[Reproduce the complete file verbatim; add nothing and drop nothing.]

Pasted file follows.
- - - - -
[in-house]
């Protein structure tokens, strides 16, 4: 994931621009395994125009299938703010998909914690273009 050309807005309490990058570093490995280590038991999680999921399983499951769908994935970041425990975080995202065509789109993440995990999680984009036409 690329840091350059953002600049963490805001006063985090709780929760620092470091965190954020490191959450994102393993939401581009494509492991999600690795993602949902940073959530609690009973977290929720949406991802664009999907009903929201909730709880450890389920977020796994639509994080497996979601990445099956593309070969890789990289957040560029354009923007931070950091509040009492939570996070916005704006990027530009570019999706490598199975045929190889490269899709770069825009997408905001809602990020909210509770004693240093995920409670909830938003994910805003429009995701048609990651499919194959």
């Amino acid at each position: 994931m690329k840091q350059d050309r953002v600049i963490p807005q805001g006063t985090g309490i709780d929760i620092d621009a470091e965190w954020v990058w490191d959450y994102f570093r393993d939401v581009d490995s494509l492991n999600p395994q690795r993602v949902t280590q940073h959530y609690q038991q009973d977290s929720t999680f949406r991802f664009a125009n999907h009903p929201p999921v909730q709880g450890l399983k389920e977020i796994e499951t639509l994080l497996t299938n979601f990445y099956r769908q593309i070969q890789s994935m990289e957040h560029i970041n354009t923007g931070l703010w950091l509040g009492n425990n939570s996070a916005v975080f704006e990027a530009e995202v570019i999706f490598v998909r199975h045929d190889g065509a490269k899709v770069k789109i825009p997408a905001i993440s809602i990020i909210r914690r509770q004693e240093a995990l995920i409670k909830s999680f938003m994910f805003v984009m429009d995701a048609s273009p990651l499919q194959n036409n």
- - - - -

[in-house]
């Protein structure tokens, strides 16, 4: 994931621009395994125009299938703010998909914690273009 050309807005309490990058570093490995280590038991999680999921399983499951769908994935970041425990975080995202065509789109993440995990999680984009036409 690329840091350059953002600049963490805001006063985090709780929760620092470091965190954020490191959450994102393993939401581009494509492991999600690795993602949902940073959530609690009973977290929720949406991802664009999907009903929201909730709880450890389920977020796994639509994080497996979601990445099956593309070969890789990289957040560029354009923007931070950091509040009492939570996070916005704006990027530009570019999706490598199975045929190889490269899709770069825009997408905001809602990020909210509770004693240093995920409670909830938003994910805003429009995701048609990651499919194959």
């Amino acid at each position: 994931m690329k840091q350059d050309r953002v600049i963490p807005q805001g006063t985090g309490i709780d929760i620092d621009a470091e965190w954020v990058w490191d959450y994102f570093r393993d939401v581009d490995s494509l492991n999600p395994q690795r993602v949902t280590q940073h959530y609690q038991q009973d977290s929720t999680f949406r991802f664009a125009n999907h009903p929201p999921v909730q709880g450890l399983k389920e977020i796994e499951t639509l994080l497996t299938n979601f990445y099956r769908q593309i070969q890789s994935m990289e957040h560029i970041n354009t923007g931070l703010w950091l509040g009492n425990n939570s996070a916005v975080f704006e990027a530009e995202v570019i999706f490598v998909r199975h045929d190889g065509a490269k899709v770069k789109i825009p997408a905001i993440s809602i990020i909210r914690r509770q004693e240093a995990l995920i409670k909830s999680f938003m994910f805003v984009m429009d995701a048609s273009p990651l499919q194959n036409n």